It is widely known that models and celebrities never look in real life like they do in pictures. Magazines and ads in particular are famous for photoshopping the hell out of them. You know… Take a pimple out, or wrinkles, remove a double chin, add a six pack, etc.

In video we call it a ‘beauty pass’, and it’s something I’ve done many many times. I can usually do it pretty quickly and it’s good money.

However I decided to not do it anymore, starting right now.

Drawing the line

Don’t get me wrong, I’m not against ALL beauty work. I understand people want to look their best. Here’s the difference for me:

If an actor couldn’t sleep well and has eye bags, or if a singer got a pimple the day of the shoot, I’ll gladly get rid of it. Videos and pictures live forever, pimples and eye bags don’t. So no problem. Pimple gone.

Where I run into a problem is when I’m asked to enhance somebody to a point that it’s impossible for anybody to reach in real life. Usually their proportions or their age.

Here’s a few things I’ve done I’m not proud of:

  • I have made skins look like porcelain. I actually have nothing against encouraging people to exfoliate, but what’s wrong with pores? As a side note, I personally like some freckles.
  • I changed someone’s already cute and nicely sized nose to a smaller version of that cute nose.
  • I have taken cellulite off a fitness model who had an 8% fat index  (it turns out, cellulite is just a natural occurrence in women).
  • I’ve reduced many waists to proportions that nobody on earth can have unless they removed a rib or two (btw DON”T DO THAT).
  • Lastly, I once took the wrinkles out of a famous lady in her seventies. It was completely unnecessary, she looked great before I did anything, especially for her age. Plus, she was endorsing an anti-wrinkling product. Yet, there I was, erasing her wrinkles digitally. Ugh.

How I got to the decision

Not too long ago I didn’t care at all, I was actually proud of it. It’s an easy job, I can do it from home and get paid dearly.

Over the last few years though, I started dreading the beauty work more and more. I didn’t know why, it wasn’t a clear thought, just a hazy feeling.

A month ago I was showing my VFX Reel at a post-production house and something strange happened. As the clips of my beauty work played I got uncomfortable, almost embarrassed. I realized that it was just out of alignment with my current values. It was a small epiphany but I didn’t do anything at the time.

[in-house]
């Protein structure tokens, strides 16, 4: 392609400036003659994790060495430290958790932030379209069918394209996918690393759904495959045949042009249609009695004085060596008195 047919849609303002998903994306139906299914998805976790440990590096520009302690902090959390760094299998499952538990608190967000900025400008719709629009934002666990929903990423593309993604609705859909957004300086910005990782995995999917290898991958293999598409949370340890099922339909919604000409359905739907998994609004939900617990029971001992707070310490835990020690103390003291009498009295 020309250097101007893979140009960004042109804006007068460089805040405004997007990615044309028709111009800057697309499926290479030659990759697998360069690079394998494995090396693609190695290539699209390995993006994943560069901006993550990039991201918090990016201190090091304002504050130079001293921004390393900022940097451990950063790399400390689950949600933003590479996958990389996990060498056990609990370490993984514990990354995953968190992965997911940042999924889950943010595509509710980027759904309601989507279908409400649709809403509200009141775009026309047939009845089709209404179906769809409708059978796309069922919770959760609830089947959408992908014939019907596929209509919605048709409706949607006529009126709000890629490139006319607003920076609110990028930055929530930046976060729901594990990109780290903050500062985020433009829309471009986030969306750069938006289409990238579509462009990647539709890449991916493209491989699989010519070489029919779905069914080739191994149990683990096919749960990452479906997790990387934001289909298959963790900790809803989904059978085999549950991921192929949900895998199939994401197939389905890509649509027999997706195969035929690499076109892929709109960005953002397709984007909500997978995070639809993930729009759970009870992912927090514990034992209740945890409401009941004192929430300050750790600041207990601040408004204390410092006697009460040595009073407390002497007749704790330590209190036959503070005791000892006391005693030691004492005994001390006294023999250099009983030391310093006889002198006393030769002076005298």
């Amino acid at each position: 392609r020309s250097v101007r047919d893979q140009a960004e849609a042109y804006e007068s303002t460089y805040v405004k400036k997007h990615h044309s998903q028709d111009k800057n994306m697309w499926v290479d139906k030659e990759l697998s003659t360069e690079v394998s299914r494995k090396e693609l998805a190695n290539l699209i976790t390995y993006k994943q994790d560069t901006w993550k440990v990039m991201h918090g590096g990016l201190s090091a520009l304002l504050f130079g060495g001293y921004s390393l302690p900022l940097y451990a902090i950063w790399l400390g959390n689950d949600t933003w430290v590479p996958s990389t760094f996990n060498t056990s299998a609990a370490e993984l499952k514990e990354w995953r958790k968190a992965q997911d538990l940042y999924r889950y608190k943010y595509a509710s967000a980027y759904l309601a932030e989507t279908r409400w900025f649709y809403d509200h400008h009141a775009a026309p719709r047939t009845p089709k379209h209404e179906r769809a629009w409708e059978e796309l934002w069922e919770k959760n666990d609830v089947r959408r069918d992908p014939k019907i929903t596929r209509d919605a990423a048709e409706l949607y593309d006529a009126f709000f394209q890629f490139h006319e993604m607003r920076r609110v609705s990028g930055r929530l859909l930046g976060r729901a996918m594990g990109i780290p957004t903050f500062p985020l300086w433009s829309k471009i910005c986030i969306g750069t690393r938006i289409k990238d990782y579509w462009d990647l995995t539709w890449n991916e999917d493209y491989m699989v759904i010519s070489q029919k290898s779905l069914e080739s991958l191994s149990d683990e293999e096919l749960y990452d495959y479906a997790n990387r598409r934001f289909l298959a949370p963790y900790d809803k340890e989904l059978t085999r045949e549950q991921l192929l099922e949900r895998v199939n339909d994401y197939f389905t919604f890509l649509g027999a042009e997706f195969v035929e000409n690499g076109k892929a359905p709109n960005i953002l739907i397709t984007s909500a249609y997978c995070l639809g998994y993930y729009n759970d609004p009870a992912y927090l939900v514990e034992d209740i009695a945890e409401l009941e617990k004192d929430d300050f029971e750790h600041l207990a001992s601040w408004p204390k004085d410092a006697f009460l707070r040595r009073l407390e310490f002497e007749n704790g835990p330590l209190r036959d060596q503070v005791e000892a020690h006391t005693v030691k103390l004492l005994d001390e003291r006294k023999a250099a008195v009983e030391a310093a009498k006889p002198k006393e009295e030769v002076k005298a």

Finally last week I somehow ended reading #YesAllWomen on Twitter. As I was reading all those things our mothers, sisters, and girlfriends go through every day it finally dawned on me.

I was part of a bigger machine that systematically tells people, especially women, that they are not good enough. All this for the sole purpose of selling them something. Whether it’s someone’s image, beauty products, exercise machines (I call them expensive coat hangers), etc.

Granted. It wasn’t the most original epiphany. But it forced me to make a choice. I took the beauty work samples off my reel (except the pimples and eye bags) and today I’m officially not providing those services anymore.

Why should anyone care?

I was discussing this decision with a friend of mine and he asked, Why would people care about what celebrities look like? Isn’t everybody’s responsibility to be happy in their own skin?

My answer is that, no, they shouldn’t care, and yes, everybody is responsible to feel comfortable in their own skin and to be happy.

But if all you’re shown since childhood are pictures of people with unrealistic bodies you’ll actually believe that that is how you should look like. It’s just human nature.

I know characters with unrealistic bodies have been a staple of comic books, cartoons and toys for a very long time. But unlike any of those, retouched people in modern pictures and video look very real. They make you feel that their bodies can be achieved if you exercise hard enough, starve yourself enough, consume enough of their products, etc.

But of course, it’s a fool’s errand. Not that it has stopped people from trying.

Men consume steroids and Human Growth Hormone as well as tons of unregulated supplements, some of which have found to have lead, (LEAD! That metal that was taken out of gasoline in the ’70s because it was unsafe in car fuel… yup, people are drinking it without knowing).

Women have even more pressure. They don’t consume lead but they starve themselves, go into crazy diets, go through tons of crazy and unnecessary surgeries and still end up feeling insecure about their bodies because it just can’t be done, it’s an unrealistic picture disguised as an achievable goal.

Some people sort of make it, some get dubious results (Human Barbie? wtf?) and some people actually even die. For me the worst is the huge amount of people that go through their lives depressed, insecure or over stressed about their image when they shouldn’t.

Consequences

I like to think I’m very pragmatic with just the right amount of dreamer 😉

Pragmatic enough to know that I’m not leaving a huge void in the industry, my clients will find someone else to do their beauty work.

But I’m also enough of a dreamer to hope that other people on the fence, with the same feeling and doubts I had, will read this and decide to jump ship from crafting images of men and women with unachievable bodies.

Hopefully a few of those people will inspire more people and create a ripple effect that will slowly change the public perception.

I might not happen. All I know for sure is that I will have a few less gigs to choose from, but that is a choice I can happily live with.